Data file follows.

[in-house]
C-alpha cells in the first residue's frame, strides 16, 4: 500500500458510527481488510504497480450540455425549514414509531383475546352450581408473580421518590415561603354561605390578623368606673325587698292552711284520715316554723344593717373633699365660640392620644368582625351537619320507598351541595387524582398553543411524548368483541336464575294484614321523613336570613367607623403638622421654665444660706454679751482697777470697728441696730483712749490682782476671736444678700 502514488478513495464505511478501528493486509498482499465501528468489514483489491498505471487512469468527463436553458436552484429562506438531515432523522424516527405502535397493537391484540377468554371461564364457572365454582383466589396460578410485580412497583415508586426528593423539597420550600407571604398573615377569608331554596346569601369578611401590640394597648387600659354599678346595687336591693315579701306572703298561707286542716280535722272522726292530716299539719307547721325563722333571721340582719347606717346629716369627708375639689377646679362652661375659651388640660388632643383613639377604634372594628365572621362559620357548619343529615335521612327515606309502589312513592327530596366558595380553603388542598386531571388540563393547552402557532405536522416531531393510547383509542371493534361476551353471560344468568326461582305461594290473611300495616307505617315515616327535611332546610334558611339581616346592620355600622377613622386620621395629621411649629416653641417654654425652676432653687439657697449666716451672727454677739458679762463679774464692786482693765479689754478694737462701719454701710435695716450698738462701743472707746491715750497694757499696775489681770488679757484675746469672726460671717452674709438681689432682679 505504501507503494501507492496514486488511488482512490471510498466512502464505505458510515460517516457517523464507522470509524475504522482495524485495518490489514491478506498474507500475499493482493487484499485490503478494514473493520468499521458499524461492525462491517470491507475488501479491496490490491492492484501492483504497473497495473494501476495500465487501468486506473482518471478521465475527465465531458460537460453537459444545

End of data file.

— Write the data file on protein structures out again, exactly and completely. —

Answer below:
[in-house]
C-alpha cells in the first residue's frame, strides 16, 4: 500500500458510527481488510504497480450540455425549514414509531383475546352450581408473580421518590415561603354561605390578623368606673325587698292552711284520715316554723344593717373633699365660640392620644368582625351537619320507598351541595387524582398553543411524548368483541336464575294484614321523613336570613367607623403638622421654665444660706454679751482697777470697728441696730483712749490682782476671736444678700 502514488478513495464505511478501528493486509498482499465501528468489514483489491498505471487512469468527463436553458436552484429562506438531515432523522424516527405502535397493537391484540377468554371461564364457572365454582383466589396460578410485580412497583415508586426528593423539597420550600407571604398573615377569608331554596346569601369578611401590640394597648387600659354599678346595687336591693315579701306572703298561707286542716280535722272522726292530716299539719307547721325563722333571721340582719347606717346629716369627708375639689377646679362652661375659651388640660388632643383613639377604634372594628365572621362559620357548619343529615335521612327515606309502589312513592327530596366558595380553603388542598386531571388540563393547552402557532405536522416531531393510547383509542371493534361476551353471560344468568326461582305461594290473611300495616307505617315515616327535611332546610334558611339581616346592620355600622377613622386620621395629621411649629416653641417654654425652676432653687439657697449666716451672727454677739458679762463679774464692786482693765479689754478694737462701719454701710435695716450698738462701743472707746491715750497694757499696775489681770488679757484675746469672726460671717452674709438681689432682679 505504501507503494501507492496514486488511488482512490471510498466512502464505505458510515460517516457517523464507522470509524475504522482495524485495518490489514491478506498474507500475499493482493487484499485490503478494514473493520468499521458499524461492525462491517470491507475488501479491496490490491492492484501492483504497473497495473494501476495500465487501468486506473482518471478521465475527465465531458460537460453537459444545